Decidedly older, definitely angrier, Harry Potter (Daniel Radcliffe) goes through his darkest days in "Harry Potter and the Order of the Phoenix." He has good reason to be both paranoid and rebellious. Dementors attack him on his school break, he's threatened with expulsion from Hogwarts, and The Daily Prophet, the official organ of the Ministry of Magic, calls him a liar for claiming that the evil Lord Voldemort has reappeared on the scene. Even Dumbledore (Michael Gambon) seems to distance himself from Harry. Making matters far, far worse, the smiling, pink-clad fascist, Dolores Umbridge (Imelda Staunton), Hogwarts's new Defense Against the Dark Arts teacher, is transforming the school into a joyless, repressive prison for Harry and his friends.
This description will be redundant to the millions of readers of the fifth installment of Harry's adventures—an 870-page epic that had to shed many pounds to squeeze into a two-and-a-quarter-hour movie. Those who have not read the book, however, may wonder how J. K. Rowling could have devoted so many pages to what seems, on screen, the slightest, most water-treading of the series. A new screenwriter, Michael Goldenberg, replaces Steve Kloves, and the British TV director David Yates has taken the reins. After the triumph of the last two movies, directed by Alfonso Cuarón and Mike Newell, this is a letdown. Let me hasten to add that there are delights to be had. Two new members of the cast are particularly welcome: Staunton as the horridly cheerful, scarily funny Umbridge and newcomer Evanna Lynch, who plays the blonde, ethereal Luna Lovegood, a new ally of Harry's, with just the right off-kilter spaciness. Another standout is Gary Oldman as Harry's godfather, Sirius Black, whose hidden London digs are headquarters for the Order of the Phoenix, a secret underground organization devoted to fighting Voldemort's growing army of darkness. And, as always, Stuart Craig's production design offers endless visual delights: perhaps the most notable addition being the vast, black-tiled Ministry of Magic buried deep below London, where Harry is summoned to go on trial.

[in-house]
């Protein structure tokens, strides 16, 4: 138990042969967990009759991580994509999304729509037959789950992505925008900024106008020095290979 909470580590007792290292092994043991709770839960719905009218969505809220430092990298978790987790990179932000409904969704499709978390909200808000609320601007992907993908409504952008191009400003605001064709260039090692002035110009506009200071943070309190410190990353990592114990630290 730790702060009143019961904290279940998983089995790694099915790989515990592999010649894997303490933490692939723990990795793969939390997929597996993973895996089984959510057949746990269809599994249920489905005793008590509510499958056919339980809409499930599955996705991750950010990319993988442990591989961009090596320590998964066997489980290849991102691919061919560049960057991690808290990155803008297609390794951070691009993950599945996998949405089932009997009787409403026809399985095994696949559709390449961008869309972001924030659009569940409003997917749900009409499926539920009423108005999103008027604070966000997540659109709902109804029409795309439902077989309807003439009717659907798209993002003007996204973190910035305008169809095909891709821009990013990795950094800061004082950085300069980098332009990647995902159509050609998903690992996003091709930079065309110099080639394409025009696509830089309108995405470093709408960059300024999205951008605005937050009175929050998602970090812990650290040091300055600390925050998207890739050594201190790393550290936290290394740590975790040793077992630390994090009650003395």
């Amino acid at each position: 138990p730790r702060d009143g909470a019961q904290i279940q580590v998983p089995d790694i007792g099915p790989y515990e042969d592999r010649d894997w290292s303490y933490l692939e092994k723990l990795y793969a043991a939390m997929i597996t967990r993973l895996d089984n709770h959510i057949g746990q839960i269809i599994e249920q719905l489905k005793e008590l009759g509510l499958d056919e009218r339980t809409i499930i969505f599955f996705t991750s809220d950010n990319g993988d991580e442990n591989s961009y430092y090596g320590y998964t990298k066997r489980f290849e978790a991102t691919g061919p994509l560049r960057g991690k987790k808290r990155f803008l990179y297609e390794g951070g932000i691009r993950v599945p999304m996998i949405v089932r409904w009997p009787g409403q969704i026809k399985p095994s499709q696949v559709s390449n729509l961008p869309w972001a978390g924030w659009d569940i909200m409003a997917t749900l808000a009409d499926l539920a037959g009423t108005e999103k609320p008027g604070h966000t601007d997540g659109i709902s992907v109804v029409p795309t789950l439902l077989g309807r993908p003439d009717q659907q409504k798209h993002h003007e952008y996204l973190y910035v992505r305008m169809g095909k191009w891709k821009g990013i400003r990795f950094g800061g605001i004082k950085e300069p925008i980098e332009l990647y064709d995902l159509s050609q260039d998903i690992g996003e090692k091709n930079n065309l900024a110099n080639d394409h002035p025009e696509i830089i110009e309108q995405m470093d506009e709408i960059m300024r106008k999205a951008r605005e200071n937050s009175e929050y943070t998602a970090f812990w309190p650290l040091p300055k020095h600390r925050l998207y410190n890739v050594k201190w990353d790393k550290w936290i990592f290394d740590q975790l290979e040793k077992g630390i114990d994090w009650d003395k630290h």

Radcliffe is clearly willing and able to take Harry to deeper, darker places, but the screenplay doesn't give him enough to play off of—his newly embattled relationships with Ron and Hermione didn't make it to the screen. Nor do the political subtexts really come alive: why is the ministry so adamant in denying Voldemort's existence? Naturally, we suspect the worst—that the powers that be are in cahoots with He Who Can't Be Named—but that appears not to be the case. The storytelling seems occasionally disjointed, but more important, for all the special-effects wizardry, that touch of film magic never surfaces. There's fireworks and action and much swooshing about, but this interim installment seems stuck in one nightmarish gear.